Nepal WASH Blog Water, Sanitation and Hygiene (WASH) & Development in Nepal

January 21, 2011

Watch video for an update on Biratnagar Integrated Water, Sanitation and Hygiene Project

Filed under: Equity and inclusion,Hygiene,Water — Anita Pradhan @ 4:10 pm

Biratnagar, Nepal’s second largest city is located in the urban ‘Terai’, near the south-eastern border with India. 15% of Biratnagar’s population lives below the poverty line in slum and squatter settlements, with insufficient access to clean drinking water or adequate sanitation.

Since 2008, Biratnagar Integrated Sanitation and Hygiene Improvement Project (BIWASH), has provided 12,198 people access to safe and adequate drinking water. It has also provided 7,097 people access to hygienic latrines and 1,801 people access to environmental sanitation facilities such as storm water drainage, bio gas plants and solid waste management.

The following short film is an update on the project’s progress to date.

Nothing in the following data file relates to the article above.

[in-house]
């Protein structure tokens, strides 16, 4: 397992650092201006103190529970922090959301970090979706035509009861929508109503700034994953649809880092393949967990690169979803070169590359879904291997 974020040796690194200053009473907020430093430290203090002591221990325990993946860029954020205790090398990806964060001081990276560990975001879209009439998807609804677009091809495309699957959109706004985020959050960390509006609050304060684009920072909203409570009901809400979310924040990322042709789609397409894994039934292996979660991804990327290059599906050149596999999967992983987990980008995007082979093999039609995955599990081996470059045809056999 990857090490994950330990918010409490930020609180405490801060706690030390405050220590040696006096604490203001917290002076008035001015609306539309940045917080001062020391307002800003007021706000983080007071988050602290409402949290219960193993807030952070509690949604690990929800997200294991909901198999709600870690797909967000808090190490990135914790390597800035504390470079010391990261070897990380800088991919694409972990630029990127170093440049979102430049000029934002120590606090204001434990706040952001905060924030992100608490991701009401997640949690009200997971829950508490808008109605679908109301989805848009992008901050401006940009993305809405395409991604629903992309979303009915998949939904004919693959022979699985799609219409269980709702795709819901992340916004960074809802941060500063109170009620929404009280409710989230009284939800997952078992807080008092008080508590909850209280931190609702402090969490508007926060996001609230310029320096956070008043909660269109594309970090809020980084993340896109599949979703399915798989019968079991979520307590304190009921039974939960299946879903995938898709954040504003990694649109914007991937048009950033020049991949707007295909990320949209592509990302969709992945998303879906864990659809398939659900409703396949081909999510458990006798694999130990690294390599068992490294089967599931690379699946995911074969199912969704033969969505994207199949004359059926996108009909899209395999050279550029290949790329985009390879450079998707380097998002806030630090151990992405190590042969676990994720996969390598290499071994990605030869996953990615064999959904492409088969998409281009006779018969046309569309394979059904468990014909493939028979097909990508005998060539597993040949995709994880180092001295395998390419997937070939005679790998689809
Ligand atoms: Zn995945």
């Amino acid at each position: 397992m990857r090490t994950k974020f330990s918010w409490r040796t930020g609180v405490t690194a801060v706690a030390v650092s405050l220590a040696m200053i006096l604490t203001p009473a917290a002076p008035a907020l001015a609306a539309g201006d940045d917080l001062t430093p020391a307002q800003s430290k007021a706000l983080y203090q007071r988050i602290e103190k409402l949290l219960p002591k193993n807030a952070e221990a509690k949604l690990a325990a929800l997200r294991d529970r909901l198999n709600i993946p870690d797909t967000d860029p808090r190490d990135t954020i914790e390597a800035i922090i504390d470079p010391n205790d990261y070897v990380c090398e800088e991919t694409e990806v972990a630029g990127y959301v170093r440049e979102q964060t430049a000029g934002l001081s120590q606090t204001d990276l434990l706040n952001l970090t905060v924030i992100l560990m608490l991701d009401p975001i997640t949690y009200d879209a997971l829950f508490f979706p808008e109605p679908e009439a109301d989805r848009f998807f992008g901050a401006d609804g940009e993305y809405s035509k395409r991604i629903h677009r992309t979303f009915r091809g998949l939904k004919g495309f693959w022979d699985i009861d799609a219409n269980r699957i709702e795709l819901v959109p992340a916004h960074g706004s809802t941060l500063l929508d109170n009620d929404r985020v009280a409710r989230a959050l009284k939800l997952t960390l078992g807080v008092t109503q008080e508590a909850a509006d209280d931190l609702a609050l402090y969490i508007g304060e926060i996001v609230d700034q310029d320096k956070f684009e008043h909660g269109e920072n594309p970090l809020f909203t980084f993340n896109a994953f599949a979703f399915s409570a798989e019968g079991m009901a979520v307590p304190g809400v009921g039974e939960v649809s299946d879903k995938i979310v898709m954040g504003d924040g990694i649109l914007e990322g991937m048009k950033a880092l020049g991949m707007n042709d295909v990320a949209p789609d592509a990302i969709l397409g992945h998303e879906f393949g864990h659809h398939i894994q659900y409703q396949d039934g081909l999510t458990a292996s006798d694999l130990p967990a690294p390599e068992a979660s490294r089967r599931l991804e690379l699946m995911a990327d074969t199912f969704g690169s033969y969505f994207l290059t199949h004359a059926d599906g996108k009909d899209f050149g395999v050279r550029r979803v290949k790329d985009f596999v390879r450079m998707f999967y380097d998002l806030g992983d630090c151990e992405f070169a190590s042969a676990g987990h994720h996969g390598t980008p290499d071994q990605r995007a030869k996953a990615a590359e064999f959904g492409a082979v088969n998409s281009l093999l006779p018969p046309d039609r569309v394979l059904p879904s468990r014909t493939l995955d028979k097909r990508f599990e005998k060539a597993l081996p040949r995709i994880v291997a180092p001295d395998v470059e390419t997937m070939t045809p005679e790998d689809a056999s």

This visual documentation is produced by WaterAid in Nepal.

January 17, 2011

Easy rights, and difficult access?

Filed under: Ashu's WASH Mondays,WaSH rights,Water — Ashutosh Tiwari @ 10:28 am

It’s hard for friends out of Nepal to imagine that Nepal has problems with drinking water. “You have the Himalayas,” they say, “the world’s cleanest water sources.” True. But as the joke goes, “God gave us water sources, and forgot to give us the pipes!”

Though the Nepal government statistics suggests that there is 80 per cent water supply coverage, we know that safe piped water remains a scarce commodity in urban areas, where consumers water from trucks that sell water. And many taps are not functional in village areas, leaving the local inhabitants no choice but to trek to water sources themselves to fetch water for household consumption.

Against that backdrop, water problems in Nepal need to seen through two lenses: those of rights and access.

Looking at the problems from the ‘rights’ lens means that the right to water is seen, first and foremost, as a basic human right. Looking at them from the ‘access’ lens means that government, bodies, private companies and community efforts need to be mobilized in various combinations to use appropriate technology, distribution channels, and financial resources in ways that make the supply system sustainable for a long time.